Blizzard president apologizes for 'failure' in Hong Kong debacle

Image via Blizzard Entertainment

Image via Blizzard Entertainment

Blizzard said the act violated its competition rules because itbrought the player into "public disrepute", offended the public and damaged Blizzard's image.

Blizzard then banned blitzchung from competing for one year and revoked the prize money he had earned for competing in the Hearthstone Grandmasters tournament. That punishment was shortened to a six-month suspension and blitzchung's prize money was honored after online outrage, global news coverage and mass cancellation of Blizzard's subscriptions and deletion of accounts on, Blizzard's client for access to its games. Blizzard eventually shortened Ng's ban and restored his winnings.

These incidents sparked strong protests about restrictions on freedom of expression and expression, and sparked debate about whether politics should be excluded from games, sports or anything else. He said the company moved too quickly when it punished the protester, and it was too slow to explain its decisions to the fans. "And for that, I'm sorry, and I accept accountability".

BlizzCon 2019 is well underway, and, while there were many great gaming announcements to be had during Friday afternoon's showcase, the event was marred by protests outside the Anaheim Convention Center. I appreciate the message, but these are long dialogues that need to happen, not two-minute statements.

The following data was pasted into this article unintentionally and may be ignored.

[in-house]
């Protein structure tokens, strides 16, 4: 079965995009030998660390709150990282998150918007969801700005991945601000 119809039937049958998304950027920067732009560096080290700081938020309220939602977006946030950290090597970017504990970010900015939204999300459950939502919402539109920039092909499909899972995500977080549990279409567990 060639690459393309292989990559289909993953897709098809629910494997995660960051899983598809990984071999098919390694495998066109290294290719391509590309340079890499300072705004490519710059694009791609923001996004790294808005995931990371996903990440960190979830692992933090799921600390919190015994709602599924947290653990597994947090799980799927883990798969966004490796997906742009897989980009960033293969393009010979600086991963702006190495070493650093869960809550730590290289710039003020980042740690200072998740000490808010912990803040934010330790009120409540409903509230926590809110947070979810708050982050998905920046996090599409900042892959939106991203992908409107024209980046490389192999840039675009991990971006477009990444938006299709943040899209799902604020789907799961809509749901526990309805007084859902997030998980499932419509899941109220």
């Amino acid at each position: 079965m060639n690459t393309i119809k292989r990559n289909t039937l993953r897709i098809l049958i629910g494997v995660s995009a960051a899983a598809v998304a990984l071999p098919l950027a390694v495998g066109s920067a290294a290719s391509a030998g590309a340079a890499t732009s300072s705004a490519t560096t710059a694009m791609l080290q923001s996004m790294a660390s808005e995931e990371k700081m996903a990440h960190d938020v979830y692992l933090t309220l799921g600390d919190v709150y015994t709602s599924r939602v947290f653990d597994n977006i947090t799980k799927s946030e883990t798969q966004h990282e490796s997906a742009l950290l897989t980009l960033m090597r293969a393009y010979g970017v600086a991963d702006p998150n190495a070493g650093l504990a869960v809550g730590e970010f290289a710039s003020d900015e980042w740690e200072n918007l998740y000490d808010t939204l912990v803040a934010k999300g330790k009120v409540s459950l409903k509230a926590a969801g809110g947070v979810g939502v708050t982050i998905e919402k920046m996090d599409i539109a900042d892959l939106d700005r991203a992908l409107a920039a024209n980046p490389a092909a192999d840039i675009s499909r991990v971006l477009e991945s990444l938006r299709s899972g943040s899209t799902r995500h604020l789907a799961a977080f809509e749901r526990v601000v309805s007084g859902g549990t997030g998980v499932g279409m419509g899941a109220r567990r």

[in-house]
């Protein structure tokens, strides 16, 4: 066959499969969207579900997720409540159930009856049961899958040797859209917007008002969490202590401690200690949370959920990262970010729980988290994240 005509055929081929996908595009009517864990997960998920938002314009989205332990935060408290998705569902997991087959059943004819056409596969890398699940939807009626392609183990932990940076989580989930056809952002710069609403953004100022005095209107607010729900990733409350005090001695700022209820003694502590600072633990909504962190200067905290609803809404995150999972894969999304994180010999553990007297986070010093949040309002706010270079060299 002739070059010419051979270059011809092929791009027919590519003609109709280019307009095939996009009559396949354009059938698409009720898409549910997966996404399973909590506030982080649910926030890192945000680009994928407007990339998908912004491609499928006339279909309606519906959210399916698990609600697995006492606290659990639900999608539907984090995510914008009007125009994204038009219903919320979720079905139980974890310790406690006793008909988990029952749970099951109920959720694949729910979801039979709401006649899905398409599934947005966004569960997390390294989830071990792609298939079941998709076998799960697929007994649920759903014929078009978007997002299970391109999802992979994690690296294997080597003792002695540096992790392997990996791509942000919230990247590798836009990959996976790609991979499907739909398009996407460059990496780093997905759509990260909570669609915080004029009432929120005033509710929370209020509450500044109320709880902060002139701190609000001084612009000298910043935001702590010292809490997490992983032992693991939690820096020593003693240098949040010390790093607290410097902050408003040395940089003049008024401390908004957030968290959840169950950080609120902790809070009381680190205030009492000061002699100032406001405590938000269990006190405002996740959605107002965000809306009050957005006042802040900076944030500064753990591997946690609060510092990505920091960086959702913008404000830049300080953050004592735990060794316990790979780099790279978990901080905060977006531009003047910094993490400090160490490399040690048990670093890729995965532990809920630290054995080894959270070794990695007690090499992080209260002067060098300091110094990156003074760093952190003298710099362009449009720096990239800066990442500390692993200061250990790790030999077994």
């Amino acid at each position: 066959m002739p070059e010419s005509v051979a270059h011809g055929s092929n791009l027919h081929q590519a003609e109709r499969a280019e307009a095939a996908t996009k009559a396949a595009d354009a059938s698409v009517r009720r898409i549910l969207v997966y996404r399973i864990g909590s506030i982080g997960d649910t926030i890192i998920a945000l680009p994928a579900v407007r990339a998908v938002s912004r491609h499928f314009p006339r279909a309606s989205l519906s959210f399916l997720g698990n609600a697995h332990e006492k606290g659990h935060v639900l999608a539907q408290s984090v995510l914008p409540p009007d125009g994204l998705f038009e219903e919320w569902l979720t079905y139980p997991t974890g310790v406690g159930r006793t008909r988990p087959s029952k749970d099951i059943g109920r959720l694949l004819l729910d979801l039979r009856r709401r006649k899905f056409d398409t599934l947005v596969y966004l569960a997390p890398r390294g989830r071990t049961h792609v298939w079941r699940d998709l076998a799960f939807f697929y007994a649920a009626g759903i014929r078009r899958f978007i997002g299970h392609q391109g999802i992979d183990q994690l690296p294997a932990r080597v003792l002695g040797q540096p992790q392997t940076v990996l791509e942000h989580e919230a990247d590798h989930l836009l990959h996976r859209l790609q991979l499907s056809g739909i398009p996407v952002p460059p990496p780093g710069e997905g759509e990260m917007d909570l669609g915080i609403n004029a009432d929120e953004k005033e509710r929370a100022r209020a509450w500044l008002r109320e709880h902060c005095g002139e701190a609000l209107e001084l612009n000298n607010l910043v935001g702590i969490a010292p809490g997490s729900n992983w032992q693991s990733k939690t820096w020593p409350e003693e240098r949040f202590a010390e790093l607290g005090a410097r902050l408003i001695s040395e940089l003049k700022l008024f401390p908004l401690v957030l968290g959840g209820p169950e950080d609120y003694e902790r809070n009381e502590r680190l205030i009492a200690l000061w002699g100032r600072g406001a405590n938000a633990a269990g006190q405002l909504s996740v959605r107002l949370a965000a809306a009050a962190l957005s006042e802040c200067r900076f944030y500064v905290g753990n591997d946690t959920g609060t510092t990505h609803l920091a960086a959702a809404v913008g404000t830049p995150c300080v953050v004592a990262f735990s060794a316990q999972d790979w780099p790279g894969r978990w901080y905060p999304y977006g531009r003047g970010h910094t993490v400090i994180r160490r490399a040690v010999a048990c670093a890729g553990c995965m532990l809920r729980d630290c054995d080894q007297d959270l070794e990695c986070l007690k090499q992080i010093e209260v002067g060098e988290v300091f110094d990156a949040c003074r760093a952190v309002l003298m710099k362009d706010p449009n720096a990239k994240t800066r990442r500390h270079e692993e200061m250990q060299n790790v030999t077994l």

The American company has come under fire after it banned a Hong Kong player named Ng for shouting the popular protest slogan "Liberate Hong Kong, revolution of our times" during a livestreamed post-match interview. China denies the charge. However, outside the building, protestors are rallying against the company that is putting on the event. The decision made by us has no impact or influence on China.

"I don't see any legitimate change happening in the future". While the apology did come at the right moment with the start of BlizzCon, it wasn't enough for many. They handed out thousands of t-shirts to attendees on both days. "The wounding from your massacre, wading into rough swamps, wondering like childhood's touch", he read.

Even though the event started with a direct apology from the President himself many people weren't happy with the response from Blizzard and went on with their protest against Blizzard.

Charles Lam, 46, a protester with the nonprofit Hong Kong Forum, Los Angeles said: "Blizzard is not in the thought police business. Over the years though, I've become increasingly concerned with the direction of the company".

J. Allen Brack apologizes on behalf of Blizzard Entertainment. Since then, they've pulled back on their initial punishments towards blitzchung, but this is the first that Blizzard has publicly admitted they did not handle the entire situation properly. Tell us in the comments section!

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